Our Wondrous One Hundred Print
Article Index
Our Wondrous One Hundred
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Yoshihiko Miyauchi, ’60
In 1964, four years into his career, Japanese deregulation proponent Miyauchi and 12 colleagues founded ORIX Corporation. Under his leadership it has grown to an $8 billion conglomerate with 15,000 employees. In 2005 Miyauchi appeared on the cover of Forbes Japan as “Japan’s Most Powerful CEO.” Photo courtesy of ORIX Corporation.

 

 

 

 

 

 

 

 

 

 

 

Linda Buck, ’75, and William Gates Sr., ’49, ’50
She’s the 2005 Nobel Laureate in physiology and medicine. He’s the co-chair of the Gates Foundation. And the breakthroughs she’s making in the lab—explaining the human sense of smell, among other things—may one day yield the medicines he’s helping disseminate throughout the world. Photo by Mary Levin.

 

 

 

Kim Bottomly, ’69, ’75
After 27 years as a faculty member and administrator at Yale, Bottomly was recently named the 13th president of Wellesley College. Despite these East Coast affiliations, her ties to her alma mater remain strong. Her daughter, Hannah Janeway, graduated from the UW last year. Photo by Richard Howard, courtesy of Wellesley College Office for Public Affairs.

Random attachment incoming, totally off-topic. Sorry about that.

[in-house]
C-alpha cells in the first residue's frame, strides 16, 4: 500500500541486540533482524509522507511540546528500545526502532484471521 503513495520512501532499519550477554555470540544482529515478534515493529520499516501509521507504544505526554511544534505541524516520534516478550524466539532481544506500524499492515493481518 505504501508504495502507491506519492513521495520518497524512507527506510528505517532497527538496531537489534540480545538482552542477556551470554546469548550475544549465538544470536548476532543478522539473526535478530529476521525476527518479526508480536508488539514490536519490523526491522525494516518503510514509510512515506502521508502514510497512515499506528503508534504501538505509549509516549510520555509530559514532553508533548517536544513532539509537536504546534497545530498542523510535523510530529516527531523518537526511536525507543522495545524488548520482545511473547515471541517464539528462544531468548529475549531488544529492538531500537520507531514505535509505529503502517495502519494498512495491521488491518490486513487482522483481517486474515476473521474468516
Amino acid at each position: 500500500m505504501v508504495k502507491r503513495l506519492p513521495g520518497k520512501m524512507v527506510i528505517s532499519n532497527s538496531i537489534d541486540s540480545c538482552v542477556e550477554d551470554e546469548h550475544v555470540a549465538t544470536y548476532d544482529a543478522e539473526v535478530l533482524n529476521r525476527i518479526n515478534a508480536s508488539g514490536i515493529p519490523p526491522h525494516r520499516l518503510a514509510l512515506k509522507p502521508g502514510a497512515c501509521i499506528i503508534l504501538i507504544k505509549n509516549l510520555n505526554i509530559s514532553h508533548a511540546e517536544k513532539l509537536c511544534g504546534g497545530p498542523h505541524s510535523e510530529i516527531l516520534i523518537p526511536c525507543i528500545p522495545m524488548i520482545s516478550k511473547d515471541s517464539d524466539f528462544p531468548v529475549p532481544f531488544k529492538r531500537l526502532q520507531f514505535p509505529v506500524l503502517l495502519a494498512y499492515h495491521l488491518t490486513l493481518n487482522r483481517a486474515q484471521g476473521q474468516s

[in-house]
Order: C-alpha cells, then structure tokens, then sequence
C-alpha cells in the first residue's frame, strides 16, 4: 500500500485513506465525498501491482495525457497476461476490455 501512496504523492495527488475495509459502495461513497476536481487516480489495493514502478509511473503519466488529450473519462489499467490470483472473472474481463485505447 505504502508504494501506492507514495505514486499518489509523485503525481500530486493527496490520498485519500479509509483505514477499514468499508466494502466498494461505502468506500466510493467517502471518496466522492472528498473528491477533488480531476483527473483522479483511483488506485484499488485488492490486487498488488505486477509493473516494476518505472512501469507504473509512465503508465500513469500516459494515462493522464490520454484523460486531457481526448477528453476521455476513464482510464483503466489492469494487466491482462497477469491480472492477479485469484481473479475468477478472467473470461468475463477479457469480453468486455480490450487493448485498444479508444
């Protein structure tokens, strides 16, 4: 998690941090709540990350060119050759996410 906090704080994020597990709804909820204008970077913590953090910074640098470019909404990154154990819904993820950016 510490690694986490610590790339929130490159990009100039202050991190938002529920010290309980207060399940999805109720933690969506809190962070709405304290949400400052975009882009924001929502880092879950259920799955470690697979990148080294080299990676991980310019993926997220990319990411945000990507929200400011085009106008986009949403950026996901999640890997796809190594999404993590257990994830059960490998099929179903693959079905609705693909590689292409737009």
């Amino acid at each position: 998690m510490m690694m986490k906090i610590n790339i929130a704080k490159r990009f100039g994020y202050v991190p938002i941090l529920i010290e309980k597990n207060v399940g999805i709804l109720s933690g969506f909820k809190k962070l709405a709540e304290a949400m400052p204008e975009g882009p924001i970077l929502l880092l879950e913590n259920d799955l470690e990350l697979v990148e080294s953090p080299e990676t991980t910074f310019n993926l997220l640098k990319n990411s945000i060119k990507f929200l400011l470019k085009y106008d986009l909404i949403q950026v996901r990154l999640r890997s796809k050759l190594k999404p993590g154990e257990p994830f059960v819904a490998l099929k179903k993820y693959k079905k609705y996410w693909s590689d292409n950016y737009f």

Tom Foley, ’51, ’57
You might say former U.S. Speaker of the House Foley is a Spokane man—he was born and raised there, and represented the 5th District of Eastern Washington for 30 years in Congress. But he earned his bachelor’s and law degrees right here at the UW. Photo courtesy of Tom Foley.

 

 

 

 

Alfredo Arreguin, ’67, ’69
If Arreguin struggled to find his place in the world—he was raised by his grandparents in Mexico until their deaths three days apart—his art hasn’t. His works hang in galleries around the world; he has two paintings in the permanent collection of the Smithsonian’s National Museum of American Art. "Flama Ardiente," 48"x36", oils on canvas, 2007. Courtesy of Alfredo Arreguin.

 

 

 

 

David Guterson, ’78, ’82
For 10 years, Guterson got up early to work on his novel before heading off to teach at Bainbridge High School. The effort paid off. Snow Falling on Cedars spent 87 weeks on the best-seller list and was made into a major motion picture in 1999. Photo by Alan Berner / Seattle Times.